Once the patron's account has been enabled, the patron can access the views for creating a new reservation.
 The New Reservations 23 screen accepts a start-time, an end-time (or duration), and a destination. Required amenities can be selected, including for the present invention, available charging for an EV (which may further include a selection for Level 1 or Level 2 charging, for instance). The destination may be an actual parking location, but more commonly (and as illustrated herein) it is the patron's destination for which nearby parking is sought.
 As with each screen in this diagram other than the Main view 20, there is a `back` arrow 22 atop the screen including the New Reservations screen 23. The back arrow 22 is a user interface element that permits the patron to move back up the hierarchy to access screens and their interfaces higher up.
 Once a destination has been entered into the New Reservation screen 23, the user may be presented with the Destination Map screen 24 showing a map with the destination marked and parking spots nearby shown and selectable. The spots shown may be only ones having the stated amenities and that are available to be reserved for the interval entered such as beginning from the start-time and available for the duration or until the end-time. Current information regarding parking spot availability requires communication with the server responsible for maintaining reservations for that spot, which may be server 15, web site 12, or some other server.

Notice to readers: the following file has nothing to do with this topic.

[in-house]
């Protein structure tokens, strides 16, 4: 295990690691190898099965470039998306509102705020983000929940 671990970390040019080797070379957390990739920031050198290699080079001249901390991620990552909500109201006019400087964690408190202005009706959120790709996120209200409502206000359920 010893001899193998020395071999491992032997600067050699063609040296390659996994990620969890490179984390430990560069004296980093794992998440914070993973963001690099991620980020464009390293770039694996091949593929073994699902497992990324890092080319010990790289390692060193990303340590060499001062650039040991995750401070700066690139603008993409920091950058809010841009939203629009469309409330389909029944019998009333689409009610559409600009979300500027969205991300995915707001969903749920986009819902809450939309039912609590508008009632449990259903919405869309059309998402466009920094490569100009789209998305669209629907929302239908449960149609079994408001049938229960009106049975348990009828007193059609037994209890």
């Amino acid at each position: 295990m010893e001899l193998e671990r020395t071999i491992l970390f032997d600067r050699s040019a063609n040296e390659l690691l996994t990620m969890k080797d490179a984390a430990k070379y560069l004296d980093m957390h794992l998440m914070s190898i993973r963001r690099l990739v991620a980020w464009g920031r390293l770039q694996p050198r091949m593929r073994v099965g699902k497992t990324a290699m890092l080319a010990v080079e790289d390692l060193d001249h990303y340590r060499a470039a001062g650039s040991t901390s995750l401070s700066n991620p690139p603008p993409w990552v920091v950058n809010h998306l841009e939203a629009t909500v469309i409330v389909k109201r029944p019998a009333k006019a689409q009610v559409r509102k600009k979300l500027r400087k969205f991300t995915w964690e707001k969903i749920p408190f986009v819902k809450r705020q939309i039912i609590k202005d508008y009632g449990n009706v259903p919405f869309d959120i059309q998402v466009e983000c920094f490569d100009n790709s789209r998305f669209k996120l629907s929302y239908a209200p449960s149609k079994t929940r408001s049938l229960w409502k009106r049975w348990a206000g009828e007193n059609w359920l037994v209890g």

Alternatively, the spots may be shown in a list, which may be sorted by their distance from the indicated destination, or by price, or by available service, whether Level 1 or 2 or DC fast charge, or a combination thereof.
 The patron selects a parking spot, whether from a corresponding marking on the map, or from the spot list (not shown). Once selected, the Spot Detail screen 25 is shown, which includes information such as location, pricing, detailed amenities, and perhaps a picture of the specific parking location (or one representative of it).
 If the patron does not like the parking spot presented, the back buttons allow returning to screens earlier in the interaction to make different selections, e.g., to choose a different spot or alter the start-time, etc.
 If the patron does like the parking spot presented, he can confirm the reservation 26, which initiates a reservation request to the server. Upon successfully obtaining a reservation for an EV charging enabled parking location, the server in response can provide or authenticate 27 a reservation certificate 5 to be stored in the smart phone 4. For instance, in one embodiment, reservation certificate 5 comprises data representative of the reservation encrypted with the server's private key. In another embodiment, reservation certificate 5 comprises a digital signature by the server that authenticates data representative of the reservation. The completion of the reservation transitions the patron to a different region of the application screen hierarchy, and instead of being in the `new reservation` branch (23-26), the interface jumps to a location in the `current reservations` branch (28-31), such as the Reservation Detail page 29, showing the reservation just made.